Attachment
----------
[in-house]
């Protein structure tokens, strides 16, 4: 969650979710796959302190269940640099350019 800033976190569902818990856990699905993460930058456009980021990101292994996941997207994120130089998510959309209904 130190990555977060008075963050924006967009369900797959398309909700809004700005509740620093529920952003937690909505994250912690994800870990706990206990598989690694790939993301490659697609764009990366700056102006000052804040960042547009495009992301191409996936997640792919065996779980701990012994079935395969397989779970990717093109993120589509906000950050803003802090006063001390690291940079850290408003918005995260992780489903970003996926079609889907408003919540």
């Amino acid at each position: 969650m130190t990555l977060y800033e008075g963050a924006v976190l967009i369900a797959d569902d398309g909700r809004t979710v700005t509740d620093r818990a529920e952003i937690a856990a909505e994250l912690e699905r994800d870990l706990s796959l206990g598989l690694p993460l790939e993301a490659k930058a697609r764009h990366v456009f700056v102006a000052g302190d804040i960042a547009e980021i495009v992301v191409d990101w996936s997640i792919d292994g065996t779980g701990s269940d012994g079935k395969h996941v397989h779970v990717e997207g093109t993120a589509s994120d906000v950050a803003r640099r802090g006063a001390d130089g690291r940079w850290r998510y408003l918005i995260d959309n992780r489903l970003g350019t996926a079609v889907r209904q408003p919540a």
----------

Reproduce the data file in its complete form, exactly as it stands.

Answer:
[in-house]
């Protein structure tokens, strides 16, 4: 969650979710796959302190269940640099350019 800033976190569902818990856990699905993460930058456009980021990101292994996941997207994120130089998510959309209904 130190990555977060008075963050924006967009369900797959398309909700809004700005509740620093529920952003937690909505994250912690994800870990706990206990598989690694790939993301490659697609764009990366700056102006000052804040960042547009495009992301191409996936997640792919065996779980701990012994079935395969397989779970990717093109993120589509906000950050803003802090006063001390690291940079850290408003918005995260992780489903970003996926079609889907408003919540």
């Amino acid at each position: 969650m130190t990555l977060y800033e008075g963050a924006v976190l967009i369900a797959d569902d398309g909700r809004t979710v700005t509740d620093r818990a529920e952003i937690a856990a909505e994250l912690e699905r994800d870990l706990s796959l206990g598989l690694p993460l790939e993301a490659k930058a697609r764009h990366v456009f700056v102006a000052g302190d804040i960042a547009e980021i495009v992301v191409d990101w996936s997640i792919d292994g065996t779980g701990s269940d012994g079935k395969h996941v397989h779970v990717e997207g093109t993120a589509s994120d906000v950050a803003r640099r802090g006063a001390d130089g690291r940079w850290r998510y408003l918005i995260d959309n992780r489903l970003g350019t996926a079609v889907r209904q408003p919540a």